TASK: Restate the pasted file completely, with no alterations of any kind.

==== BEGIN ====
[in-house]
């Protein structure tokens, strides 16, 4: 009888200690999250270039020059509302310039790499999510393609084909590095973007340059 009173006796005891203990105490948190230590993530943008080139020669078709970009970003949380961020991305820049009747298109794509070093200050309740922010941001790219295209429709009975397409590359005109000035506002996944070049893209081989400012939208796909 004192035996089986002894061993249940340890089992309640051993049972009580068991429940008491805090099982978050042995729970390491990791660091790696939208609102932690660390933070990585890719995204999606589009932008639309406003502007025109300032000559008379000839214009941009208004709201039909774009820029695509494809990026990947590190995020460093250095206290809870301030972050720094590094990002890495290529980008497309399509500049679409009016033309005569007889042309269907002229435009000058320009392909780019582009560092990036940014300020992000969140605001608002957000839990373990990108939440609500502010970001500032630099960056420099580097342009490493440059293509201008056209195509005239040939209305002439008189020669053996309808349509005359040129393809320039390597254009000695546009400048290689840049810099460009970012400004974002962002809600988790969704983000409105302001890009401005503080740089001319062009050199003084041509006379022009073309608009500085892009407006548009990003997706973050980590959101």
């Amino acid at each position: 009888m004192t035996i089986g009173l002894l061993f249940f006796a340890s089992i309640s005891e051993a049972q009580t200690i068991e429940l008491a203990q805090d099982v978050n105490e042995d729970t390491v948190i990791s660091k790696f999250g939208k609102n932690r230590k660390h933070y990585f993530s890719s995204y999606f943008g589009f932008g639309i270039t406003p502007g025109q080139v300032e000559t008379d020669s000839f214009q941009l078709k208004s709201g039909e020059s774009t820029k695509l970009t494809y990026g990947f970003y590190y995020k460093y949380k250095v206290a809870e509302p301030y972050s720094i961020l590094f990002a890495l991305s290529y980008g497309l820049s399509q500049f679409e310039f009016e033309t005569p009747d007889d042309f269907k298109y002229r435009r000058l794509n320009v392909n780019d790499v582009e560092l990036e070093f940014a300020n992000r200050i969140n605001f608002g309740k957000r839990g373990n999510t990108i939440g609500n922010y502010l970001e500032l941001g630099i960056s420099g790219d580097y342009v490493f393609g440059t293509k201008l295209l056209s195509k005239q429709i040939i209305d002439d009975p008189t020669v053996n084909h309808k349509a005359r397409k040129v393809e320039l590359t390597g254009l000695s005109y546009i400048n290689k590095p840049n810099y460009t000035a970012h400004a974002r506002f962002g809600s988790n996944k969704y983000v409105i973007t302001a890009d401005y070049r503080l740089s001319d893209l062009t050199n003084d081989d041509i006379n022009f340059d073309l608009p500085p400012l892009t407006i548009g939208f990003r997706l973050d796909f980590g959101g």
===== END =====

[in-house]
């Protein structure tokens, strides 16, 4: 009888200690999250270039020059509302310039790499999510393609084909590095973007340059 009173006796005891203990105490948190230590993530943008080139020669078709970009970003949380961020991305820049009747298109794509070093200050309740922010941001790219295209429709009975397409590359005109000035506002996944070049893209081989400012939208796909 004192035996089986002894061993249940340890089992309640051993049972009580068991429940008491805090099982978050042995729970390491990791660091790696939208609102932690660390933070990585890719995204999606589009932008639309406003502007025109300032000559008379000839214009941009208004709201039909774009820029695509494809990026990947590190995020460093250095206290809870301030972050720094590094990002890495290529980008497309399509500049679409009016033309005569007889042309269907002229435009000058320009392909780019582009560092990036940014300020992000969140605001608002957000839990373990990108939440609500502010970001500032630099960056420099580097342009490493440059293509201008056209195509005239040939209305002439008189020669053996309808349509005359040129393809320039390597254009000695546009400048290689840049810099460009970012400004974002962002809600988790969704983000409105302001890009401005503080740089001319062009050199003084041509006379022009073309608009500085892009407006548009990003997706973050980590959101």
């Amino acid at each position: 009888m004192t035996i089986g009173l002894l061993f249940f006796a340890s089992i309640s005891e051993a049972q009580t200690i068991e429940l008491a203990q805090d099982v978050n105490e042995d729970t390491v948190i990791s660091k790696f999250g939208k609102n932690r230590k660390h933070y990585f993530s890719s995204y999606f943008g589009f932008g639309i270039t406003p502007g025109q080139v300032e000559t008379d020669s000839f214009q941009l078709k208004s709201g039909e020059s774009t820029k695509l970009t494809y990026g990947f970003y590190y995020k460093y949380k250095v206290a809870e509302p301030y972050s720094i961020l590094f990002a890495l991305s290529y980008g497309l820049s399509q500049f679409e310039f009016e033309t005569p009747d007889d042309f269907k298109y002229r435009r000058l794509n320009v392909n780019d790499v582009e560092l990036e070093f940014a300020n992000r200050i969140n605001f608002g309740k957000r839990g373990n999510t990108i939440g609500n922010y502010l970001e500032l941001g630099i960056s420099g790219d580097y342009v490493f393609g440059t293509k201008l295209l056209s195509k005239q429709i040939i209305d002439d009975p008189t020669v053996n084909h309808k349509a005359r397409k040129v393809e320039l590359t390597g254009l000695s005109y546009i400048n290689k590095p840049n810099y460009t000035a970012h400004a974002r506002f962002g809600s988790n996944k969704y983000v409105i973007t302001a890009d401005y070049r503080l740089s001319d893209l062009t050199n003084d081989d041509i006379n022009f340059d073309l608009p500085p400012l892009t407006i548009g939208f990003r997706l973050d796909f980590g959101g």